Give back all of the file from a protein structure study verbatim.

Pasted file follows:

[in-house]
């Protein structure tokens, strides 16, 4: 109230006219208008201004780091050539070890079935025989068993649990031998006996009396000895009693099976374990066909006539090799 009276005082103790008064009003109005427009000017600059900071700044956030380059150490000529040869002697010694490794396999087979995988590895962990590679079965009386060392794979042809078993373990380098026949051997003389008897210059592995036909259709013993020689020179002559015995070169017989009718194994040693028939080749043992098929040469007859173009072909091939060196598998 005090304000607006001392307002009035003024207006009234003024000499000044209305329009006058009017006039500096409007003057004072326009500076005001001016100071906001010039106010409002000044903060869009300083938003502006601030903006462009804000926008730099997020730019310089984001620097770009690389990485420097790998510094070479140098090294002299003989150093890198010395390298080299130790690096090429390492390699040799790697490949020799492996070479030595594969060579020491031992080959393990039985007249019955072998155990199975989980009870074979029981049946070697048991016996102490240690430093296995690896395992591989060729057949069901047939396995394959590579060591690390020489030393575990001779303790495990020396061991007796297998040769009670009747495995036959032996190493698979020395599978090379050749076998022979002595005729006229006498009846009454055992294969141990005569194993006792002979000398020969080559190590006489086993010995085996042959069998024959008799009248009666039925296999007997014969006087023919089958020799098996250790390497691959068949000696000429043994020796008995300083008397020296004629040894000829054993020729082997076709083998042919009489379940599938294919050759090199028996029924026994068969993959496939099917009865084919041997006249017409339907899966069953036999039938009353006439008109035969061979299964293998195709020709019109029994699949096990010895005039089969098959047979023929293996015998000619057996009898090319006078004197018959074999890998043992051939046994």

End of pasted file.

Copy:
[in-house]
């Protein structure tokens, strides 16, 4: 109230006219208008201004780091050539070890079935025989068993649990031998006996009396000895009693099976374990066909006539090799 009276005082103790008064009003109005427009000017600059900071700044956030380059150490000529040869002697010694490794396999087979995988590895962990590679079965009386060392794979042809078993373990380098026949051997003389008897210059592995036909259709013993020689020179002559015995070169017989009718194994040693028939080749043992098929040469007859173009072909091939060196598998 005090304000607006001392307002009035003024207006009234003024000499000044209305329009006058009017006039500096409007003057004072326009500076005001001016100071906001010039106010409002000044903060869009300083938003502006601030903006462009804000926008730099997020730019310089984001620097770009690389990485420097790998510094070479140098090294002299003989150093890198010395390298080299130790690096090429390492390699040799790697490949020799492996070479030595594969060579020491031992080959393990039985007249019955072998155990199975989980009870074979029981049946070697048991016996102490240690430093296995690896395992591989060729057949069901047939396995394959590579060591690390020489030393575990001779303790495990020396061991007796297998040769009670009747495995036959032996190493698979020395599978090379050749076998022979002595005729006229006498009846009454055992294969141990005569194993006792002979000398020969080559190590006489086993010995085996042959069998024959008799009248009666039925296999007997014969006087023919089958020799098996250790390497691959068949000696000429043994020796008995300083008397020296004629040894000829054993020729082997076709083998042919009489379940599938294919050759090199028996029924026994068969993959496939099917009865084919041997006249017409339907899966069953036999039938009353006439008109035969061979299964293998195709020709019109029994699949096990010895005039089969098959047979023929293996015998000619057996009898090319006078004197018959074999890998043992051939046994």